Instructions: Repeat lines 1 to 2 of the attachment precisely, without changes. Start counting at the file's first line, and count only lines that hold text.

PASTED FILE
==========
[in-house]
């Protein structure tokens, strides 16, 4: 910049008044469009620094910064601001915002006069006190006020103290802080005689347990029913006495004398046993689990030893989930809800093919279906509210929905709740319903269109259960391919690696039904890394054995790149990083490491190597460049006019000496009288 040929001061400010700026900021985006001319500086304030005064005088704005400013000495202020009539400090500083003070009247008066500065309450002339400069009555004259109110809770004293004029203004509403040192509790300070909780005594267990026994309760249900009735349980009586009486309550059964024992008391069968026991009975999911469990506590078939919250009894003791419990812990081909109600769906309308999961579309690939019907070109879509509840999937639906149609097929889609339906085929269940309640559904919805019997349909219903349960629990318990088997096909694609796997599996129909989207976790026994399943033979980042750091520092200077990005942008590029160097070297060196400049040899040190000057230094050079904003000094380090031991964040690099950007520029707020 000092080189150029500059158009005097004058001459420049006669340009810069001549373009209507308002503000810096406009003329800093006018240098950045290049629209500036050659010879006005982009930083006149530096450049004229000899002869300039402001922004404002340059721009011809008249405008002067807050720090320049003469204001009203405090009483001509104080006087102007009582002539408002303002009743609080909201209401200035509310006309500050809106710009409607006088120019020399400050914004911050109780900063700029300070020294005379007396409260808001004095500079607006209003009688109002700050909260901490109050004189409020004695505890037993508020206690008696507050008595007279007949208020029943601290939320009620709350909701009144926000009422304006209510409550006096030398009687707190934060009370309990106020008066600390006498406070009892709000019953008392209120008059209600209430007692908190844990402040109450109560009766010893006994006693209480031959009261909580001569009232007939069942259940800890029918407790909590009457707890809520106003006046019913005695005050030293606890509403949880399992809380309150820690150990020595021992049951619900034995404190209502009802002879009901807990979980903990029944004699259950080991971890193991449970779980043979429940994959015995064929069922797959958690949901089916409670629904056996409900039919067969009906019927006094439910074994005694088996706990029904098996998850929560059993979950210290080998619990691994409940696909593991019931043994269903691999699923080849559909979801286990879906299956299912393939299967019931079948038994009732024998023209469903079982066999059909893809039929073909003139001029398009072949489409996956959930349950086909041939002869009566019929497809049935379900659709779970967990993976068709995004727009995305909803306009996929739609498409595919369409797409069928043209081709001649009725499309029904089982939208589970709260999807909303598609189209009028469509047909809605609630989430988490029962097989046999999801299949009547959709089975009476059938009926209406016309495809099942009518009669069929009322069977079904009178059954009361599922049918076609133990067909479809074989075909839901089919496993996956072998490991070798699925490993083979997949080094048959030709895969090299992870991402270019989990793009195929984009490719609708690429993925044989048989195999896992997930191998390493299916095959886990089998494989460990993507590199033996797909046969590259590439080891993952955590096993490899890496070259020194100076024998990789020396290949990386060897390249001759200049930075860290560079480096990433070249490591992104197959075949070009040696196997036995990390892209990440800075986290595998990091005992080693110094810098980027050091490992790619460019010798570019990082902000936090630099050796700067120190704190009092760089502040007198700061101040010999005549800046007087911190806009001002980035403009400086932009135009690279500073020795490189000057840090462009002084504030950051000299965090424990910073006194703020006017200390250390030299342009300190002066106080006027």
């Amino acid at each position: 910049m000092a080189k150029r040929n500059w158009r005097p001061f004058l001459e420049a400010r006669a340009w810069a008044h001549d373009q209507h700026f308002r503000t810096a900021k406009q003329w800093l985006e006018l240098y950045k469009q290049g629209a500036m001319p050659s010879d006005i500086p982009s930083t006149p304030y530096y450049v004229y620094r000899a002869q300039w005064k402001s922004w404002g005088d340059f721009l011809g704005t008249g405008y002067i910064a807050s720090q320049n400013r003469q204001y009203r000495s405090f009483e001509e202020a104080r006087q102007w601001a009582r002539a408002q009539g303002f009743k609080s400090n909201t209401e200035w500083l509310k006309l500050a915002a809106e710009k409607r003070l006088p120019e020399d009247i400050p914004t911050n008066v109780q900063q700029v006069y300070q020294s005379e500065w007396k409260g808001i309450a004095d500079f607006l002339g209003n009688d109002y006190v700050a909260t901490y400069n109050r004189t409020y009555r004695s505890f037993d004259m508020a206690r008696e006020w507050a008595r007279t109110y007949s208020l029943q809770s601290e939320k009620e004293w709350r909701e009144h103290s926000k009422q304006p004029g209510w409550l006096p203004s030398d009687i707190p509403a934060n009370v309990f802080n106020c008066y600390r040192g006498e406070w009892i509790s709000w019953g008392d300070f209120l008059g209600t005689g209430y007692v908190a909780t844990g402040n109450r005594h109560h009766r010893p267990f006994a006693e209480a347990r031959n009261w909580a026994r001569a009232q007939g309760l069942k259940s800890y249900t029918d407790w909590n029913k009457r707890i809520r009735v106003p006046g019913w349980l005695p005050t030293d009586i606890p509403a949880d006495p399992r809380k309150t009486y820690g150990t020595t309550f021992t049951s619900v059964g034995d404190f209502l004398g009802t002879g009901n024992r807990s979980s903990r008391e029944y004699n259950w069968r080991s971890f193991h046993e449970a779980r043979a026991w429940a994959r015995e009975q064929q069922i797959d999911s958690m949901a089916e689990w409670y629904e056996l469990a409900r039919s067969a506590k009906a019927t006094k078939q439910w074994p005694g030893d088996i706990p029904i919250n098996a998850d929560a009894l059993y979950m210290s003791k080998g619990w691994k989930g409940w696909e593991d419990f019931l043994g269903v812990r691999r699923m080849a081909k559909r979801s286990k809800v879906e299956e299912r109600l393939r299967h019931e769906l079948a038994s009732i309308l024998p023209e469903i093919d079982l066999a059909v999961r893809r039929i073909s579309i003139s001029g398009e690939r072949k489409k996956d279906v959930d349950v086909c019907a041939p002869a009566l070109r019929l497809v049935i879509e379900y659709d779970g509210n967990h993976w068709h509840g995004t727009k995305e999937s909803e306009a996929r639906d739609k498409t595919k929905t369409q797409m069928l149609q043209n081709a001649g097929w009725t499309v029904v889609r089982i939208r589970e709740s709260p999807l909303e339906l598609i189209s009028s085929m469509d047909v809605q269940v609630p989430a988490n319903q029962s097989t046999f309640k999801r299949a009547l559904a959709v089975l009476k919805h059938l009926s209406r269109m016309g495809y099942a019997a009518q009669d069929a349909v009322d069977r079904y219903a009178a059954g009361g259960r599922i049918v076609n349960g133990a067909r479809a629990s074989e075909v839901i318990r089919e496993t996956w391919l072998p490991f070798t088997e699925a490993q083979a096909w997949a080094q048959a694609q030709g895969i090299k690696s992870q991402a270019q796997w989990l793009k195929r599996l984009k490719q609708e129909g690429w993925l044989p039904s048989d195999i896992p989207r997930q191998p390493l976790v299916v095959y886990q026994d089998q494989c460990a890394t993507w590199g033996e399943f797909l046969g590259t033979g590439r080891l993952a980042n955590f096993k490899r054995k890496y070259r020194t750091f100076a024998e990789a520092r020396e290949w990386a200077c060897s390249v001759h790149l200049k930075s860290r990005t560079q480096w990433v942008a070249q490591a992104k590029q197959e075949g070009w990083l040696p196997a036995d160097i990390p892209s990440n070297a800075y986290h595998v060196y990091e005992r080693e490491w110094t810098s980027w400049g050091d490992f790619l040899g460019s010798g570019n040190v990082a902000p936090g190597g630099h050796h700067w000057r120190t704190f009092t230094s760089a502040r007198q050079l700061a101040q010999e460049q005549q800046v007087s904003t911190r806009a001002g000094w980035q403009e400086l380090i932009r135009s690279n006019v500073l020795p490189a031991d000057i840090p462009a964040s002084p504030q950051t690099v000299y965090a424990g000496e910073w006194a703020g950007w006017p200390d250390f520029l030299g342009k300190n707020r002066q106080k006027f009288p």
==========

[in-house]
């Protein structure tokens, strides 16, 4: 910049008044469009620094910064601001915002006069006190006020103290802080005689347990029913006495004398046993689990030893989930809800093919279906509210929905709740319903269109259960391919690696039904890394054995790149990083490491190597460049006019000496009288 040929001061400010700026900021985006001319500086304030005064005088704005400013000495202020009539400090500083003070009247008066500065309450002339400069009555004259109110809770004293004029203004509403040192509790300070909780005594267990026994309760249900009735349980009586009486309550059964024992008391069968026991009975999911469990506590078939919250009894003791419990812990081909109600769906309308999961579309690939019907070109879509509840999937639906149609097929889609339906085929269940309640559904919805019997349909219903349960629990318990088997096909694609796997599996129909989207976790026994399943033979980042750091520092200077990005942008590029160097070297060196400049040899040190000057230094050079904003000094380090031991964040690099950007520029707020 000092080189150029500059158009005097004058001459420049006669340009810069001549373009209507308002503000810096406009003329800093006018240098950045290049629209500036050659010879006005982009930083006149530096450049004229000899002869300039402001922004404002340059721009011809008249405008002067807050720090320049003469204001009203405090009483001509104080006087102007009582002539408002303002009743609080909201209401200035509310006309500050809106710009409607006088120019020399400050914004911050109780900063700029300070020294005379007396409260808001004095500079607006209003009688109002700050909260901490109050004189409020004695505890037993508020206690008696507050008595007279007949208020029943601290939320009620709350909701009144926000009422304006209510409550006096030398009687707190934060009370309990106020008066600390006498406070009892709000019953008392209120008059209600209430007692908190844990402040109450109560009766010893006994006693209480031959009261909580001569009232007939069942259940800890029918407790909590009457707890809520106003006046019913005695005050030293606890509403949880399992809380309150820690150990020595021992049951619900034995404190209502009802002879009901807990979980903990029944004699259950080991971890193991449970779980043979429940994959015995064929069922797959958690949901089916409670629904056996409900039919067969009906019927006094439910074994005694088996706990029904098996998850929560059993979950210290080998619990691994409940696909593991019931043994269903691999699923080849559909979801286990879906299956299912393939299967019931079948038994009732024998023209469903079982066999059909893809039929073909003139001029398009072949489409996956959930349950086909041939002869009566019929497809049935379900659709779970967990993976068709995004727009995305909803306009996929739609498409595919369409797409069928043209081709001649009725499309029904089982939208589970709260999807909303598609189209009028469509047909809605609630989430988490029962097989046999999801299949009547959709089975009476059938009926209406016309495809099942009518009669069929009322069977079904009178059954009361599922049918076609133990067909479809074989075909839901089919496993996956072998490991070798699925490993083979997949080094048959030709895969090299992870991402270019989990793009195929984009490719609708690429993925044989048989195999896992997930191998390493299916095959886990089998494989460990993507590199033996797909046969590259590439080891993952955590096993490899890496070259020194100076024998990789020396290949990386060897390249001759200049930075860290560079480096990433070249490591992104197959075949070009040696196997036995990390892209990440800075986290595998990091005992080693110094810098980027050091490992790619460019010798570019990082902000936090630099050796700067120190704190009092760089502040007198700061101040010999005549800046007087911190806009001002980035403009400086932009135009690279500073020795490189000057840090462009002084504030950051000299965090424990910073006194703020006017200390250390030299342009300190002066106080006027």